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There has been some rather odd comments made about Aspen.

.....three small ski hills and one large one .......

That doesn't make a lot of sense. Nothing small about any of the ski areas and certainly not hills. Aspen is a very glitzified town with very expensive shopping and dinning. The old days of local bars and Hunter Thompson are long gone. Still a physically attractive town if you can afford it. And there is a McDonalds. Aspen sits at the foot of Ajax Mountain which is a very tough mountain to ski. You really need to be a high intermediate to expert to enjoy the mountain. If Jackson Hole was easy for you, then you will have no problem with Ajax. Next north is the Highlands kind of tucked into a area behind Aspen. A good high intermediate mountain. Further north out of Aspen is Buttermilk mountain which has traditionally been viewed as the beginners mountain. In 25 years of skiing the Aspen area, I have never skied Buttermilk. Just for that reason Aspen Ski Corp is trying to change the perception of Buttermilk to appeal to a broader range of skiers. May have even changed the name. Further north is massive Snowmass, my favorite area is all of Colorado. It is basically a intermediate mountain with 10 to 15% beginner runs and the a little less for experts. It has some huge cruising areas, lots of lift capacity. Good accommodations with a large amount of ski in/out properties which is very handy also with some good restaurants. It is a convenient base for group skiing.
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Old Oct 26th, 2011, 08:14 AM
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>>

There are "middle-priced" restaurants as well - there's a very popular barbecue joint, there's Mezzaluna, etc. The high end restaurants are very very pricey, but you don't have to eat in high end restaurants!
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Old Oct 26th, 2011, 08:42 AM
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fmpden, I consider ski areas (like Ajax, Highlands, and Buttermilk) that are only a few hundred acres to be small. Of course, I think that what I said does make sense.
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Old Oct 26th, 2011, 09:03 AM
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If you liked all of the places you have been, why are you only looking at the Colorado ski resorts?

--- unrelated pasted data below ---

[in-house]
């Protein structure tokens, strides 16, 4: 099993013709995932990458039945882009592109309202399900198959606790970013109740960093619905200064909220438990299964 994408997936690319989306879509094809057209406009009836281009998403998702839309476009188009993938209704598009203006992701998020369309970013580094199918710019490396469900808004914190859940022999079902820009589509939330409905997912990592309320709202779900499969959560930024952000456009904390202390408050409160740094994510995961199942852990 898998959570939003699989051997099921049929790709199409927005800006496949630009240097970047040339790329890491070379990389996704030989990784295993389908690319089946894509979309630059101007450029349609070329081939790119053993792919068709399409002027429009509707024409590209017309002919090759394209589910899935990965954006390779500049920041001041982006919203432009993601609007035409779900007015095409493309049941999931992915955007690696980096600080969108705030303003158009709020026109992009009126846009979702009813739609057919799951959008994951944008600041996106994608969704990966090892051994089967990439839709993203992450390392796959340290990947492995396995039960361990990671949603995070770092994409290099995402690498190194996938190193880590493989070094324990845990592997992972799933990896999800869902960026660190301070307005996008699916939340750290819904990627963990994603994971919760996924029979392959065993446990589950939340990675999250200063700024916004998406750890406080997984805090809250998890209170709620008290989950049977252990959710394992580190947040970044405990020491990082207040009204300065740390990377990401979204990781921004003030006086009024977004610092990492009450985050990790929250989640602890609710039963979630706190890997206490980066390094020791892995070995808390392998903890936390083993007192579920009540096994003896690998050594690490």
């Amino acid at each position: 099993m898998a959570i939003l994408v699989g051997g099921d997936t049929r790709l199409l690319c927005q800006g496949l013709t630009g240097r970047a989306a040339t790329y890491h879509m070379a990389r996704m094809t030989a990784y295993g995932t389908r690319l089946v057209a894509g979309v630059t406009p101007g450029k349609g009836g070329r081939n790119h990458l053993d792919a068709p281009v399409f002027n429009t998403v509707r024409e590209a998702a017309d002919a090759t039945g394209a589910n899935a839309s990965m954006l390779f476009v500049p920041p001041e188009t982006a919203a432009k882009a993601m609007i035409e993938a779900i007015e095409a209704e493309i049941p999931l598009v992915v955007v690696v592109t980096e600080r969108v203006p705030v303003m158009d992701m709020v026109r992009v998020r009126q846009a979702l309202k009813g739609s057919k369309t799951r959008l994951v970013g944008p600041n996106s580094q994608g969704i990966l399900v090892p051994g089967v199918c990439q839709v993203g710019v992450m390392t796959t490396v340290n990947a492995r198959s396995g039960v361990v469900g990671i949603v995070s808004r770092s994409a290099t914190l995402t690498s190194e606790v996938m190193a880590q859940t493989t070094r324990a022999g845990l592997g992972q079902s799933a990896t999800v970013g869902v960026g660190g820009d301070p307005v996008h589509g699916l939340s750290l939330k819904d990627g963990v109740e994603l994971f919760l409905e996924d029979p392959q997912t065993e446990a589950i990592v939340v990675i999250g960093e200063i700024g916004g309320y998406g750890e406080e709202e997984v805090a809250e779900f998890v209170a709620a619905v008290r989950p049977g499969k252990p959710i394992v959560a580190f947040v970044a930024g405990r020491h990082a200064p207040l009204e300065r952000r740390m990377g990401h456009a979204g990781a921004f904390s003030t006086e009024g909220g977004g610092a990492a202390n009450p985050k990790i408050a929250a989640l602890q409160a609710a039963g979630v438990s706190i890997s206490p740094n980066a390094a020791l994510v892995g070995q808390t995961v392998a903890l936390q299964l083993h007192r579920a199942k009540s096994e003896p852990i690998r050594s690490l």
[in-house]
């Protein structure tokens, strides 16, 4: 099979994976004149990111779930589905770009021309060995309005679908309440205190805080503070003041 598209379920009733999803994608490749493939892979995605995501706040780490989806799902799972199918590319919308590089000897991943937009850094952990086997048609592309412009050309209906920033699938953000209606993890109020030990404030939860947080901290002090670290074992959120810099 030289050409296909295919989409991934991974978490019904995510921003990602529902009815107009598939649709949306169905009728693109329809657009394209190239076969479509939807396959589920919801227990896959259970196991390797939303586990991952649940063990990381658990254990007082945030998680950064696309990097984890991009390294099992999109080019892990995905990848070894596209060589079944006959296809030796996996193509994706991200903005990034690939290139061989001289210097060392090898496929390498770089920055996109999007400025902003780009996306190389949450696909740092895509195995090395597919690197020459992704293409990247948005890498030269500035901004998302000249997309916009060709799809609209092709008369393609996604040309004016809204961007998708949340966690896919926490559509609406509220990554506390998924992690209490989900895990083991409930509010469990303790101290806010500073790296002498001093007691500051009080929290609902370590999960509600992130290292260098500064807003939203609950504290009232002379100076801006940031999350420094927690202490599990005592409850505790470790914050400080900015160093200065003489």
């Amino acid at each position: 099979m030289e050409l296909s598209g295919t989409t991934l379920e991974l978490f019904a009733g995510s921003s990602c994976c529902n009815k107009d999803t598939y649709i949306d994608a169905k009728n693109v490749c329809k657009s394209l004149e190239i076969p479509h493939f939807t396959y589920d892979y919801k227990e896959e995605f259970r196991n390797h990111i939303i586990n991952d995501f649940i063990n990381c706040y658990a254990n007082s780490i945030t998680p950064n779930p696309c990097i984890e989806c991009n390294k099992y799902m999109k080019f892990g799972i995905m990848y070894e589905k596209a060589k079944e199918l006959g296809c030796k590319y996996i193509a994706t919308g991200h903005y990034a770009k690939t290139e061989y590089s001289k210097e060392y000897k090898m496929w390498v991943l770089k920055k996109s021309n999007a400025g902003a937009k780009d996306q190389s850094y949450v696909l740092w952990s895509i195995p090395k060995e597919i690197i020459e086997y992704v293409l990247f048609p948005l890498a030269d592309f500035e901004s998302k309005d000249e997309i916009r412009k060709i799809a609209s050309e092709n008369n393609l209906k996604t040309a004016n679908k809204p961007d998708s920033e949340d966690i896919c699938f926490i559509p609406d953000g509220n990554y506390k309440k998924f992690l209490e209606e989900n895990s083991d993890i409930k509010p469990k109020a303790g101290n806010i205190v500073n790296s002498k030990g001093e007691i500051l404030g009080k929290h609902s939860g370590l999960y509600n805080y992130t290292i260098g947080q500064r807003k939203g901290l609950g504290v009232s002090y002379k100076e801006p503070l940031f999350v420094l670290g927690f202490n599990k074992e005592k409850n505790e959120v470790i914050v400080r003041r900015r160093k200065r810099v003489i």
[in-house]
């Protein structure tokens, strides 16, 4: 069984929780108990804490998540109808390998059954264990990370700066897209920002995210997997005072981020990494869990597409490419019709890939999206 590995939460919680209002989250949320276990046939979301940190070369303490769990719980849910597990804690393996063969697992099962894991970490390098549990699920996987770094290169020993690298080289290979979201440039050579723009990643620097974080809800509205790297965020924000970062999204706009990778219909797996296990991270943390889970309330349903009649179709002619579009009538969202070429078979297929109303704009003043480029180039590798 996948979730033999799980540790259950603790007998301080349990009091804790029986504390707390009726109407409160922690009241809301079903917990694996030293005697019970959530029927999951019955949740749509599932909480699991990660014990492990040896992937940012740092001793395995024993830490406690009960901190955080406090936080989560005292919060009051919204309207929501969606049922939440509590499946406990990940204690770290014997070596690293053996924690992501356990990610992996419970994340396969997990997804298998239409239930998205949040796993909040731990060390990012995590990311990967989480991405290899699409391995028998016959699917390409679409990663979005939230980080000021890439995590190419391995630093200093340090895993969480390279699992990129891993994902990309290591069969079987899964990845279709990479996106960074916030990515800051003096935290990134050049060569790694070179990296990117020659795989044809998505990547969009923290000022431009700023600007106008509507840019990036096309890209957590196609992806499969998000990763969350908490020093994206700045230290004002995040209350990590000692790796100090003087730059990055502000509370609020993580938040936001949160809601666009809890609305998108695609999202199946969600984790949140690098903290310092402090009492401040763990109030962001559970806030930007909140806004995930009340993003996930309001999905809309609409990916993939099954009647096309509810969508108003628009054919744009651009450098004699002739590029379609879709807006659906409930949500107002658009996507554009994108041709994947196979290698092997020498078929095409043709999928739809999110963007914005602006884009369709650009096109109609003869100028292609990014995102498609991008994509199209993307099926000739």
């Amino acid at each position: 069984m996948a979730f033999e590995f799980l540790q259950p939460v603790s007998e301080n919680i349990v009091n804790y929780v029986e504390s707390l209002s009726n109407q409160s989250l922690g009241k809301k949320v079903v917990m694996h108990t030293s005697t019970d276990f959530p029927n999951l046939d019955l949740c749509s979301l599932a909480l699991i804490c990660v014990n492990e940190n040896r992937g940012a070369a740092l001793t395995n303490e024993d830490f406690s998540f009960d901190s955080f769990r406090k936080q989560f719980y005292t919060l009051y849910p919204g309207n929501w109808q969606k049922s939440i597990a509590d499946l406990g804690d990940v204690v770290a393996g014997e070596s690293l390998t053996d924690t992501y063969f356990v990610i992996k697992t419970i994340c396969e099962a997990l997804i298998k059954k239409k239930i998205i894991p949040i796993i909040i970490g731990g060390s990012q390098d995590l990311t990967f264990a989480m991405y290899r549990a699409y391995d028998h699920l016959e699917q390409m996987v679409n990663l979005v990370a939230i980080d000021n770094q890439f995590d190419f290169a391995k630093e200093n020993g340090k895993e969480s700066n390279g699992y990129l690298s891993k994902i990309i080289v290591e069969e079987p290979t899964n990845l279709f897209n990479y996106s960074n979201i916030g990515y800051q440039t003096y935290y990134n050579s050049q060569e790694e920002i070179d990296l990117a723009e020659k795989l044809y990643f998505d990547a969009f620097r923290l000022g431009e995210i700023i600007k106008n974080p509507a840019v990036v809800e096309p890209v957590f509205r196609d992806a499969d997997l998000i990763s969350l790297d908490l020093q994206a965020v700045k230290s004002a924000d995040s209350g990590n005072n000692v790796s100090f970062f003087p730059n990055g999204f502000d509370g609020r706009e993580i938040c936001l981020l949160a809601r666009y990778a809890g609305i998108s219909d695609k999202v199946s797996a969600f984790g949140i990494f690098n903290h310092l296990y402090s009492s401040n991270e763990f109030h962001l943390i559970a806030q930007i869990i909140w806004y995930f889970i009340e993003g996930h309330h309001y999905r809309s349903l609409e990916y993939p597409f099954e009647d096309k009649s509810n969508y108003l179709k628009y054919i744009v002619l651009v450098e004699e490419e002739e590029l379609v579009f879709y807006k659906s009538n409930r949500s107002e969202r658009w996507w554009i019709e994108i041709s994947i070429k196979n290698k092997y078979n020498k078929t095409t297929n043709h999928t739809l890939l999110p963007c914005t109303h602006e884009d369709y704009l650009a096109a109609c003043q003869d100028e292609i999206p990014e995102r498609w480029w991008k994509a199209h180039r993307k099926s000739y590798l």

When you tire of Colorado, remember to check out Mt. Bachelor near Bend, Oregon. There is a god bus service from Bend to the mountain and the skiing is great. Bend has a lot going for it.
A former NE Patriots QB (Drew Bledsoe) built his retirement home there and his kids attend public school.
Mt. Bachelor is the 6th largest ski area in the US.
I don't ski, but I do snowshoe in the Cascades.
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Old Oct 26th, 2011, 11:28 AM
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Since OP hasn't come back - I will play devils advocate and suggest a place not asked about. Durango Mountain offers great skiing at more reasonable lift ticket prices. Nice terrain too.

The town is much larger than Telluride and offers more to do off the slopes and a wider range of lodging, restaurant etc than Telluride. It is more "down to earth" too. It is overall a nice town, with better prices and should be considered.
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Old Dec 12th, 2011, 09:53 PM
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Thanks for all the suggestions. I had technical difficulties and couldn't respond! Looks like we will be trying out winter park for the first time and then do Copper Mtn, and Beaver Creek. Winter Park is new for us, any thoughts or suggestions?

We almost choose Aspen, we loved the town but had crummy pea soup fog both days we skied, but it is harder to get to as well. Durango is a great town. My family owned a restaurant there for many years, so it's still a little bitter sweet for me. I skied in Bend 25 yrs ago and remember how pretty it was. Do they have a non puddle jumper airport?
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Old Dec 13th, 2011, 05:05 AM
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As I recall - there is a decent sized airport close to Bend and Redmond.